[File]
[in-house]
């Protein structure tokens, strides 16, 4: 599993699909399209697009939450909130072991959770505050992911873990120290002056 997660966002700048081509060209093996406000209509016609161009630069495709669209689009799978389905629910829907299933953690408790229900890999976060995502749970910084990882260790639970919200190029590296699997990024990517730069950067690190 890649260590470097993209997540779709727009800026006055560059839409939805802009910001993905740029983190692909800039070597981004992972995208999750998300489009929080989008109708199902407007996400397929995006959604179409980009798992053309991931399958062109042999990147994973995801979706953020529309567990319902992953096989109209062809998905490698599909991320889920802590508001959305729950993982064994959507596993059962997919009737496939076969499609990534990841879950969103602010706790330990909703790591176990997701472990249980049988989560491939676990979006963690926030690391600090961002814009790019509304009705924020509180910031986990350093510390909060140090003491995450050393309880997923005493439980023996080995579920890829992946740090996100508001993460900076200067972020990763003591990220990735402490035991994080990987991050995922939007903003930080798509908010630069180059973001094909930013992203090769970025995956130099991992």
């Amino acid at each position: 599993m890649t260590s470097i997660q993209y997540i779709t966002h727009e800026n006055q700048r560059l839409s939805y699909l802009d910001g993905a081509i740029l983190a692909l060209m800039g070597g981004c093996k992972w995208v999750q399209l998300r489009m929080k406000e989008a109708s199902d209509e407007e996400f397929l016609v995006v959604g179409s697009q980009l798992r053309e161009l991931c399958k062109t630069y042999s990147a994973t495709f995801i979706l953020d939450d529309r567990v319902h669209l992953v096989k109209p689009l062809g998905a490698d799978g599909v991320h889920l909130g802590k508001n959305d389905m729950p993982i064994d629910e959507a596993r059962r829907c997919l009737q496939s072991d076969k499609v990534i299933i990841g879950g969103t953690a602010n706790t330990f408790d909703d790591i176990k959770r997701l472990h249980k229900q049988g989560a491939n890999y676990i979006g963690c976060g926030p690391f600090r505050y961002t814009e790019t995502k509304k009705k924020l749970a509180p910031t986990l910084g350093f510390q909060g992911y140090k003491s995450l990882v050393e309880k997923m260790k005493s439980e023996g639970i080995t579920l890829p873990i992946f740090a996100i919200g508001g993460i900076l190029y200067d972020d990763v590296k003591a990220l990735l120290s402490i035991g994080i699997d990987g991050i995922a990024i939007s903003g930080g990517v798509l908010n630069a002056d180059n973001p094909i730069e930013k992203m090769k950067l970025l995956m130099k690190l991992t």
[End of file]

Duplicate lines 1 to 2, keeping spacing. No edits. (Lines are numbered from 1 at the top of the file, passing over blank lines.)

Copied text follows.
[in-house]
């Protein structure tokens, strides 16, 4: 599993699909399209697009939450909130072991959770505050992911873990120290002056 997660966002700048081509060209093996406000209509016609161009630069495709669209689009799978389905629910829907299933953690408790229900890999976060995502749970910084990882260790639970919200190029590296699997990024990517730069950067690190 890649260590470097993209997540779709727009800026006055560059839409939805802009910001993905740029983190692909800039070597981004992972995208999750998300489009929080989008109708199902407007996400397929995006959604179409980009798992053309991931399958062109042999990147994973995801979706953020529309567990319902992953096989109209062809998905490698599909991320889920802590508001959305729950993982064994959507596993059962997919009737496939076969499609990534990841879950969103602010706790330990909703790591176990997701472990249980049988989560491939676990979006963690926030690391600090961002814009790019509304009705924020509180910031986990350093510390909060140090003491995450050393309880997923005493439980023996080995579920890829992946740090996100508001993460900076200067972020990763003591990220990735402490035991994080990987991050995922939007903003930080798509908010630069180059973001094909930013992203090769970025995956130099991992």